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In Vivo comparison of Reduction in Bacterial Count after Caries Excavation with 3 Different techniques

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Purpose: The purpose of this in vivo study was to evaluate and compare the reduction in bacterial count in dentin after caries excavation with a spoon excavator, carbide bur, and polymer bur.

Methods: Forty-five primary molar teeth from 36 children with occlusal dentinal carious lesions without pulpal involvement were chosen and divided into 3 groups: (1) caries was excavated using a brand new round bur with a slow-speed handpiece at 800 rpm from the occlusal aspect; (2) new polymer burs were used with slow-speed handpiece at 800 rpm, according to the lesion's size; (3) caries was excavated using a sterile spoon excavator.

Results: The mean difference in colony forming units of Streptococcus mutans and lactobacilli before and after caries excavation was found to be significant (P<.01) in all 3 groups. Further intergroup comparison of percentage reduction in bacterial counts between different groups was statistically significant, except when the percentage reduction in S mutans of group 2 was compared to that of group 3 (P=.26). Reduction in S mutans count was highly significant (P<.001) for group 1 vs group 3.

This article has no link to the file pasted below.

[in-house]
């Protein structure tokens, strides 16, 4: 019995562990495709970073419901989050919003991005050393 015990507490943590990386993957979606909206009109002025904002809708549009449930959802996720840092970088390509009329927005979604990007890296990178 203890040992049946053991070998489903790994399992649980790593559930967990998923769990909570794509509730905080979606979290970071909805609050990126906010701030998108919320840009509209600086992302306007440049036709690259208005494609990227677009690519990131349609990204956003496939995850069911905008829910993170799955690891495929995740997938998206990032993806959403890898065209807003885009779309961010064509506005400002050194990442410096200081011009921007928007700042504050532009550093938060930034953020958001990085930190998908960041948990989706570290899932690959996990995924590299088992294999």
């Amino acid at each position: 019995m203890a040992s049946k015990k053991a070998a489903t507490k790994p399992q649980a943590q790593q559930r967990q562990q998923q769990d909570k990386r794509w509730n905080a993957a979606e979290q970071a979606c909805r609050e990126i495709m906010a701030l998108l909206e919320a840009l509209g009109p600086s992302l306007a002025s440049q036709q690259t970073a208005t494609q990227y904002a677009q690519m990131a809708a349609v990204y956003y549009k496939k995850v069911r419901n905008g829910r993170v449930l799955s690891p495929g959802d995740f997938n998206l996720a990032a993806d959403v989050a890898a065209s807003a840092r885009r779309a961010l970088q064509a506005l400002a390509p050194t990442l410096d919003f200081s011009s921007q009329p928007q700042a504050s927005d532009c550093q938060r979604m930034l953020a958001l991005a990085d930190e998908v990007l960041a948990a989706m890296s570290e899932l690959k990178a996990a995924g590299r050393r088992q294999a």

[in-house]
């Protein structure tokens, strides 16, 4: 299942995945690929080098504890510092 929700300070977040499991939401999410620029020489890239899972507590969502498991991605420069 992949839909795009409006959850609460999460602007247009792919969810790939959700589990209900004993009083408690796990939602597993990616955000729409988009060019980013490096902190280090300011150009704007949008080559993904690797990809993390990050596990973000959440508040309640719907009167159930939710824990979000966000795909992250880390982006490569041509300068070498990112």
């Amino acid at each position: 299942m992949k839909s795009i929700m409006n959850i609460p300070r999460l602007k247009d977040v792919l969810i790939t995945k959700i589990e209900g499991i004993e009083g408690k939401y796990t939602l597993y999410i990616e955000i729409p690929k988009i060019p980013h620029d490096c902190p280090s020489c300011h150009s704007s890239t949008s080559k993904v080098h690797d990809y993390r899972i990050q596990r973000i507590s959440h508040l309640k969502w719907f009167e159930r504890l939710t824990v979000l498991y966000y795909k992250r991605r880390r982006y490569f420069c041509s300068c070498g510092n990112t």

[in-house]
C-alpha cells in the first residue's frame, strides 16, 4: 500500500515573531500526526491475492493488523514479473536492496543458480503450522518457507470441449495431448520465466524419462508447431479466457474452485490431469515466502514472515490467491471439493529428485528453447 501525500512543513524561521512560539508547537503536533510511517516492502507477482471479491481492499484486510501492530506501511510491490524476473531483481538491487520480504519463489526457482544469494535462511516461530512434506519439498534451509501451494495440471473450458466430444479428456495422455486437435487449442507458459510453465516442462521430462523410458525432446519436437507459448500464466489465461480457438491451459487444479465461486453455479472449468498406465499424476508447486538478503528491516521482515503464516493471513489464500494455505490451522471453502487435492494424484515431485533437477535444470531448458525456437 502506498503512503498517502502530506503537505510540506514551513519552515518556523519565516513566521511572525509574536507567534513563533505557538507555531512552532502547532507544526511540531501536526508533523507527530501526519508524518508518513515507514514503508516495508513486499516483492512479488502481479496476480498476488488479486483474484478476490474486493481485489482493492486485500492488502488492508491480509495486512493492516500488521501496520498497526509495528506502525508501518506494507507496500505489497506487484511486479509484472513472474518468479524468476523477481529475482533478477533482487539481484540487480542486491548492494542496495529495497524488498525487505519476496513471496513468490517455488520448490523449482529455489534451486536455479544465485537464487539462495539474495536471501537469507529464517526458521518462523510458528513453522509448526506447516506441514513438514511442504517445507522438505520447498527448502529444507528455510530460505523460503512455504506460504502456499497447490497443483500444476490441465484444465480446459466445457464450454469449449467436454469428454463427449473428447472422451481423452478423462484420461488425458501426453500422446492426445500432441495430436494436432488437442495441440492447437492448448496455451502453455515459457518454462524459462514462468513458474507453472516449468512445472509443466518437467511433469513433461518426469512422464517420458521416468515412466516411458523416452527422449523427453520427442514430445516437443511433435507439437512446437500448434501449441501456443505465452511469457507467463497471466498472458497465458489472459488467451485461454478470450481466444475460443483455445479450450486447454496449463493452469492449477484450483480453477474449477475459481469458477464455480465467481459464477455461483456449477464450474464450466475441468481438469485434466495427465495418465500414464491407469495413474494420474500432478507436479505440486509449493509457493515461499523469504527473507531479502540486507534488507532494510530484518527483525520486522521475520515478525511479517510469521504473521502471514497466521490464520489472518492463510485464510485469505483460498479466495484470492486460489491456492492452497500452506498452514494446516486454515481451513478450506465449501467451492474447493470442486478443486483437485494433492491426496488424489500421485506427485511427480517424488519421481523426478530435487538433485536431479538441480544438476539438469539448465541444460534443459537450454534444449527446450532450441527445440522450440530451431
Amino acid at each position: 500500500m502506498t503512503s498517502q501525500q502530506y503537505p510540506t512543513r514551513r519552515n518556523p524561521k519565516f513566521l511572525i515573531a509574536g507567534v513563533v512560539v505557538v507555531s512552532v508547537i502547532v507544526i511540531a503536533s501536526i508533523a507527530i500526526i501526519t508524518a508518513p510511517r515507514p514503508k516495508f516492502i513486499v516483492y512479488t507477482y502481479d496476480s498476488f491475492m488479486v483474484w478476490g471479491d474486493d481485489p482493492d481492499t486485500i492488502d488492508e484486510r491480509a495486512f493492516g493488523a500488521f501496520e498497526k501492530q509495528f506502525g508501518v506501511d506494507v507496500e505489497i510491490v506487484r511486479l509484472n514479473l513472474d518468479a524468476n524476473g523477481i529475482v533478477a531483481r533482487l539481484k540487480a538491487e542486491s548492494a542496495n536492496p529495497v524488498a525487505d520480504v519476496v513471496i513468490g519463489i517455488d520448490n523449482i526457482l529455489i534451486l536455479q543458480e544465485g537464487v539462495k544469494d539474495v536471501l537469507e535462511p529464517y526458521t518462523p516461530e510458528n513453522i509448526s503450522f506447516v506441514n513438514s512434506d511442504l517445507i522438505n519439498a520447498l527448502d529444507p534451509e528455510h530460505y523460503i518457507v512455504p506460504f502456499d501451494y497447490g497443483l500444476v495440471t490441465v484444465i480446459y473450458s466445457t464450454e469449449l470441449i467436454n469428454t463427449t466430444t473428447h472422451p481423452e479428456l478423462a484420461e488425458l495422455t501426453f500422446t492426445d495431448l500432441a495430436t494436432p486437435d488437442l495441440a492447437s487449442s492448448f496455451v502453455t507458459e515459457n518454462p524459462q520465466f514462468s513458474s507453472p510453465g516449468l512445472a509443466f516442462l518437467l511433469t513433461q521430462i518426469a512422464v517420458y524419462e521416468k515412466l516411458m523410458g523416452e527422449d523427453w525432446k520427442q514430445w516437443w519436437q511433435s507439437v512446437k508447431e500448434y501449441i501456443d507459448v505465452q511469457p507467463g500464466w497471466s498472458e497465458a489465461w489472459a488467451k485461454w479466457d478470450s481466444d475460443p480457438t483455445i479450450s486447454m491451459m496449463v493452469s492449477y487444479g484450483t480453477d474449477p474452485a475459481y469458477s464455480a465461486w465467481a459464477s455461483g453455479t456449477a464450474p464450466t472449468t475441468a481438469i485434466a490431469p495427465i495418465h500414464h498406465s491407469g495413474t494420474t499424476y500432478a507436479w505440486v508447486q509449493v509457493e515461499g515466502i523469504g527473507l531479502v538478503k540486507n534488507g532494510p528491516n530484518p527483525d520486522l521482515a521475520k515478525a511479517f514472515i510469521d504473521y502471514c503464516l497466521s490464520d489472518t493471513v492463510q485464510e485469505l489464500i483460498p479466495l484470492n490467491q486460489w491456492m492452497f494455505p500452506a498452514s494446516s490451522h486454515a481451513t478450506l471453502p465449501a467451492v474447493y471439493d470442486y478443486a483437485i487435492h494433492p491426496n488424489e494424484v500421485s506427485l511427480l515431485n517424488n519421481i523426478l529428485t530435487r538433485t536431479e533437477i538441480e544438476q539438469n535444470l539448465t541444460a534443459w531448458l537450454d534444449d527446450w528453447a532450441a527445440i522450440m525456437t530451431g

Conclusions: Caries removal with a carbide bur, polymer bur, and spoon excavator produced significant reduction in viable count of both Streptococcus mutans and lactobacilli. Carbide burs, however, produced greater reduction in the viable count of bacteria followed by polymer bur and spoon excavator.
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Document Type: Research Article

Affiliations: 1: Postgraduate Student, Department of Pedodontics and Preventive Dentistry, College of Dental Sciences, Karnataka, India 2: Professor, Department of Pedodontics and Preventive Dentistry, College of Dental Sciences, Karnataka, India. [email protected] 3: Professor and Head, Department of Pedodontics and Preventive Dentistry, College of Dental Sciences, Karnataka, India

Publication date: 01 January 2011

More about this publication?
  • Acquired after the merger between the American Society of Dentistry for Children and the American Academy of Pediatric Dentistry in 2002, the Journal of Dentistry for Children (JDC) is an internationally renowned journal whose publishing dates back to 1934. Published three times a year, JDC promotes the practice, education and research specifically related to the specialty of pediatric dentistry. It covers a wide range of topics related to the clinical care of children, from clinical techniques of daily importance to the practitioner, to studies on child behavior and growth and development. JDC also provides information on the physical, psychological and emotional conditions of children as they relate to and affect their dental health.
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